Deal or No Deal? Oops, No Deal!
Look, a Yahoo-Microsoft deal could happen anytime. Just not yesterday, as it turns out.
It’s easy to be taken in by so-called “sources,” chatting up a new series of talks between Microsoft (MSFT) and Yahoo (YHOO), either to do a deal to revisit the partial search-outsourcing partnership or to try to one-up that by claiming rather grandly that there is yet another effort to buy the company whole.
But with Yahoo’s stock dropping like a knife and hovering near the dangerous $20-a-share mark yesterday, anyone reporting on the situation should have been deeply cautious about floating rumors about renewed deal-making between the star-crossed pair.
As it is often said, there’s one born every minute, and like clockwork, Yahoo’s stock got an undeserved boost due to those unconfirmed stories.
You did not hear it here first, because BoomTown suddenly got the exact same calls too yesterday–coincidence? I think not!–from “sources” touting Microsoft-Yahoo as “back on.”
But I simply could not confirm it to our site’s standards of reporting. Which is to say, aiming for trying to report with full accuracy versus repeating errant chatter that is so typical now in this deal.
Thus, I declined to crunch on that tasty, but non-nutritious, morsel and opted instead to try to get confirmation from sources who actually knew what is going on.
And those sources at both Yahoo and Microsoft, who certainly can spin like dervishes when need be, emphatically went out of their way yesterday–which is not so typical–to deny any talks were going on or that anything had changed since Microsoft had walked away from a bid for the whole of Yahoo in May or since it had lost out on another effort to do a partial deal.
While both sides did emphasize that nothing was different as of “today” (meaning yesterday, as no company ever wants to close the door, do they?), they did so since talks could obviously resume anytime.
That’s especially true, as Yahoo’s shares inevitably decline even further today when the market opens and investors take in the fact no deal is happening yet again.
That’s not to say that smart analysts should not opine about the should-haves, would-haves and could-haves of this takeover that was clearly botched by both sides.
It’s perplexing to me, for example, why Yahoo’s highly ineffectual board is not breaking land and speed records to try to revive a buyout from Microsoft or why Microsoft isn’t itching to do a deal now that the price is so low that Yahoo is practically giving itself away.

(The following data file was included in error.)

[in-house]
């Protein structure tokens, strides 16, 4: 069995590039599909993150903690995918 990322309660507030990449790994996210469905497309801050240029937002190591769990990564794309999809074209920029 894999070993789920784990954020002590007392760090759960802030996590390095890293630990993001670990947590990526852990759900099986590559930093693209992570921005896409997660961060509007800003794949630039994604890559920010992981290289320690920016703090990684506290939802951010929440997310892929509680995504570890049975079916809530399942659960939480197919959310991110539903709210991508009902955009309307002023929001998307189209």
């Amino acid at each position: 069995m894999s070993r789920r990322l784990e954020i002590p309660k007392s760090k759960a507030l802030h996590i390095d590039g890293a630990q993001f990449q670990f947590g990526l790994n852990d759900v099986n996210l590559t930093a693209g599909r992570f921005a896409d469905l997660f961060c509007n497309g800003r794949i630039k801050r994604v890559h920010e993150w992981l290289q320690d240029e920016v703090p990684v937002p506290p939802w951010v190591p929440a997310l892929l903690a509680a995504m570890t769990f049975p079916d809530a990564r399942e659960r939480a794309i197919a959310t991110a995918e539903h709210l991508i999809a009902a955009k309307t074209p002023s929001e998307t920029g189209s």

At the very least, Microsoft should have and should still try to win the partial search deal, as it needs that market share badly to compete with Google (GOOG).
In fact, right before all the noise started up, I noted rather emphatically yesterday that such talks should resume, given the cheap price and obvious need of Microsoft to acquire Yahoo’s still-attractive assets.
As I wrote:
But if Yahoo shares decline further, it should think twice. And then it should slap itself silly, until it realizes the opportunity it might be missing…
Why? Because, for all its management problems, Yahoo remains Microsoft’s single most important path to winning in the online display business and at least keeping itself in the game with Google in search and the search-ad business.
Yahoo is a much tarnished jewel, to be sure, but a jewel nonetheless.
And, if you really think hard about it, it is still Microsoft’s best chance to shine.”
That’s because, as I also wrote yesterday, also right before the heedless hubbub:
Microsoft does not have a secret plot to buy Yahoo.
Maybe Microsoft CEO Steve Ballmer should be hovering in the wings, like a digital Simon Legree ready to pounce again on poor Yahoo CEO Jerry Yang.
But he’s not.
And still the hopeful, the suspicious and, most of all, the beaten-down Yahoo shareholders continue to jump on any utterance from the software giant, even woefully mistranslating interviews with its top execs, to make it so.”
As the old cliche goes, if wishes were horses, all beggars would ride.
And, for now at least, investors in Yahoo might soon learn all about the beggar part, but none will be getting a free ride. In fact and incredibly, the road ahead looks bumpier than ever.